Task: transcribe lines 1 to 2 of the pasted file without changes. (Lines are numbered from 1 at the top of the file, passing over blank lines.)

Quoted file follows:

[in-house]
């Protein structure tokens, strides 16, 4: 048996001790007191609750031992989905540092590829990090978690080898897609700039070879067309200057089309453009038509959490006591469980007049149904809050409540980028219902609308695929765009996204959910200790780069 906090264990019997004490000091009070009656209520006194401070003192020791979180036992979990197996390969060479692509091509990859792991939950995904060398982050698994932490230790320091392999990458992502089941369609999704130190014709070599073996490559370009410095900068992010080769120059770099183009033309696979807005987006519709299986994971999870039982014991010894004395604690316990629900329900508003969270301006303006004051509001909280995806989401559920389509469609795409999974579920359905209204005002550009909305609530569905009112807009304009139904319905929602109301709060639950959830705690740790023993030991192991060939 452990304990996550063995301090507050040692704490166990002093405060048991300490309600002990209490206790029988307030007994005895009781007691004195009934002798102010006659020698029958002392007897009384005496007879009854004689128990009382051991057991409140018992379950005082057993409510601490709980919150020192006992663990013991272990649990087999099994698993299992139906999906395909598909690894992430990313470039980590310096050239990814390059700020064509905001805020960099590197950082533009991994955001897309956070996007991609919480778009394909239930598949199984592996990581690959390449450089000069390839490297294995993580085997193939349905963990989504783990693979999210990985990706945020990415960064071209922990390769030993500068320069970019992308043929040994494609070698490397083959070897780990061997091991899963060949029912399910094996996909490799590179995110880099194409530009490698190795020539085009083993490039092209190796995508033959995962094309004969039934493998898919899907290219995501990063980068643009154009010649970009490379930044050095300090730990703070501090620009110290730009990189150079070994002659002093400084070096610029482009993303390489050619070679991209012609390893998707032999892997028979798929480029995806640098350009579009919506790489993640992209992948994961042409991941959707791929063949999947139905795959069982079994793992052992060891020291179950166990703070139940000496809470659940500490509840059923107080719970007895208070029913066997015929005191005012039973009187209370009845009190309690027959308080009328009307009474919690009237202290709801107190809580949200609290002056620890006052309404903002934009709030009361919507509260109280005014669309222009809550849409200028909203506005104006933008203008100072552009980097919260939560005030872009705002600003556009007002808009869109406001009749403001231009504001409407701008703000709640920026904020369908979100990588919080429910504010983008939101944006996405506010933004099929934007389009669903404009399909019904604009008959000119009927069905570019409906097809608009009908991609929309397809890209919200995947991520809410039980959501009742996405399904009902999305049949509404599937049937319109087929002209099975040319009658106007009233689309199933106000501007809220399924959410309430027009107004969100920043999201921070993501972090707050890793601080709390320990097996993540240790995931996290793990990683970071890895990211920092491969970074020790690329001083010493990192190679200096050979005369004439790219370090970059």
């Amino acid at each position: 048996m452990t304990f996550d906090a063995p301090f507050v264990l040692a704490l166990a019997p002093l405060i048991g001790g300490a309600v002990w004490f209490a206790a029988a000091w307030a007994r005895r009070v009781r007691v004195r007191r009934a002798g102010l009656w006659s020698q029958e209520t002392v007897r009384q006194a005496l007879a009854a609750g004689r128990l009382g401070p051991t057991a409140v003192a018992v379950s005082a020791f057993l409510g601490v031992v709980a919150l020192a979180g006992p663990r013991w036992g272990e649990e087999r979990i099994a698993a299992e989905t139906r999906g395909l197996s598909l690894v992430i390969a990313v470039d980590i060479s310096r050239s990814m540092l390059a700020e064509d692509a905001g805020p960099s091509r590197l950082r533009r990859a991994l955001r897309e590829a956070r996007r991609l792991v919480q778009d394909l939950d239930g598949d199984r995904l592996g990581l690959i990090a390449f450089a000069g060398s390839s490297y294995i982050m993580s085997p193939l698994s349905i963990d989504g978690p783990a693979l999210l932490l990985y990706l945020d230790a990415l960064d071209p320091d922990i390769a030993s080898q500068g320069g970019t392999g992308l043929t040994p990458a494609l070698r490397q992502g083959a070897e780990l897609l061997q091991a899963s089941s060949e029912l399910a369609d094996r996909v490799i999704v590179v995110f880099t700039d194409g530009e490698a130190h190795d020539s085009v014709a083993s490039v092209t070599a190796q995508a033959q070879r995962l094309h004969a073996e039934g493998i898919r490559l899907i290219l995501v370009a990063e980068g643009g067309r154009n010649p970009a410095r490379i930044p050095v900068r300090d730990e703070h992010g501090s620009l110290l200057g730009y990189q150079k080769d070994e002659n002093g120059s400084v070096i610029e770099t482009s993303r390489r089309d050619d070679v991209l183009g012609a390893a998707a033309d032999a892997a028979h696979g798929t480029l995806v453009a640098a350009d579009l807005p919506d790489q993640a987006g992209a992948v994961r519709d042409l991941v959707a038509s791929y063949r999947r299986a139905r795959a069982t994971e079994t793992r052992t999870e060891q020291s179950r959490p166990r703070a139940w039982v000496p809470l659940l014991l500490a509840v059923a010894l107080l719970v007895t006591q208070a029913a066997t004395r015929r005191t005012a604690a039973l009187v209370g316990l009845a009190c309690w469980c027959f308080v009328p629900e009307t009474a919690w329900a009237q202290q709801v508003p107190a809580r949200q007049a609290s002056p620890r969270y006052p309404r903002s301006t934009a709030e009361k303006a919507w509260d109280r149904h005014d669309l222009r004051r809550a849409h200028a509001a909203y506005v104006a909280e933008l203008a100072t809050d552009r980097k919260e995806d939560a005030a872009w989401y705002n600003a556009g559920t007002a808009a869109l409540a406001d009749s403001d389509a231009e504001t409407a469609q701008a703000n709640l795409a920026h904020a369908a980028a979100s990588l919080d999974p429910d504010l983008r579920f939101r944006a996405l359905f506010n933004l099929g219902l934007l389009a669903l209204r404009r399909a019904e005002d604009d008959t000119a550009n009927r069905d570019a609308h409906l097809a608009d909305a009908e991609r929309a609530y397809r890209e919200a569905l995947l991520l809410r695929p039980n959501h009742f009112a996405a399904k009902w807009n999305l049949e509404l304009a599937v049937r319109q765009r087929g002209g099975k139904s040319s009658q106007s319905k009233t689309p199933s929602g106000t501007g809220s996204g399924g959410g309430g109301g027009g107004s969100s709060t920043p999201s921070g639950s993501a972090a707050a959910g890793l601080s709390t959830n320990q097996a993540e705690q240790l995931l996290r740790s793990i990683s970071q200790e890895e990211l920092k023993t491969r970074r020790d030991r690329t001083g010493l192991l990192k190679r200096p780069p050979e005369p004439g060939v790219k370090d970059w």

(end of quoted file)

[in-house]
């Protein structure tokens, strides 16, 4: 048996001790007191609750031992989905540092590829990090978690080898897609700039070879067309200057089309453009038509959490006591469980007049149904809050409540980028219902609308695929765009996204959910200790780069 906090264990019997004490000091009070009656209520006194401070003192020791979180036992979990197996390969060479692509091509990859792991939950995904060398982050698994932490230790320091392999990458992502089941369609999704130190014709070599073996490559370009410095900068992010080769120059770099183009033309696979807005987006519709299986994971999870039982014991010894004395604690316990629900329900508003969270301006303006004051509001909280995806989401559920389509469609795409999974579920359905209204005002550009909305609530569905009112807009304009139904319905929602109301709060639950959830705690740790023993030991192991060939 452990304990996550063995301090507050040692704490166990002093405060048991300490309600002990209490206790029988307030007994005895009781007691004195009934002798102010006659020698029958002392007897009384005496007879009854004689128990009382051991057991409140018992379950005082057993409510601490709980919150020192006992663990013991272990649990087999099994698993299992139906999906395909598909690894992430990313470039980590310096050239990814390059700020064509905001805020960099590197950082533009991994955001897309956070996007991609919480778009394909239930598949199984592996990581690959390449450089000069390839490297294995993580085997193939349905963990989504783990693979999210990985990706945020990415960064071209922990390769030993500068320069970019992308043929040994494609070698490397083959070897780990061997091991899963060949029912399910094996996909490799590179995110880099194409530009490698190795020539085009083993490039092209190796995508033959995962094309004969039934493998898919899907290219995501990063980068643009154009010649970009490379930044050095300090730990703070501090620009110290730009990189150079070994002659002093400084070096610029482009993303390489050619070679991209012609390893998707032999892997028979798929480029995806640098350009579009919506790489993640992209992948994961042409991941959707791929063949999947139905795959069982079994793992052992060891020291179950166990703070139940000496809470659940500490509840059923107080719970007895208070029913066997015929005191005012039973009187209370009845009190309690027959308080009328009307009474919690009237202290709801107190809580949200609290002056620890006052309404903002934009709030009361919507509260109280005014669309222009809550849409200028909203506005104006933008203008100072552009980097919260939560005030872009705002600003556009007002808009869109406001009749403001231009504001409407701008703000709640920026904020369908979100990588919080429910504010983008939101944006996405506010933004099929934007389009669903404009399909019904604009008959000119009927069905570019409906097809608009009908991609929309397809890209919200995947991520809410039980959501009742996405399904009902999305049949509404599937049937319109087929002209099975040319009658106007009233689309199933106000501007809220399924959410309430027009107004969100920043999201921070993501972090707050890793601080709390320990097996993540240790995931996290793990990683970071890895990211920092491969970074020790690329001083010493990192190679200096050979005369004439790219370090970059």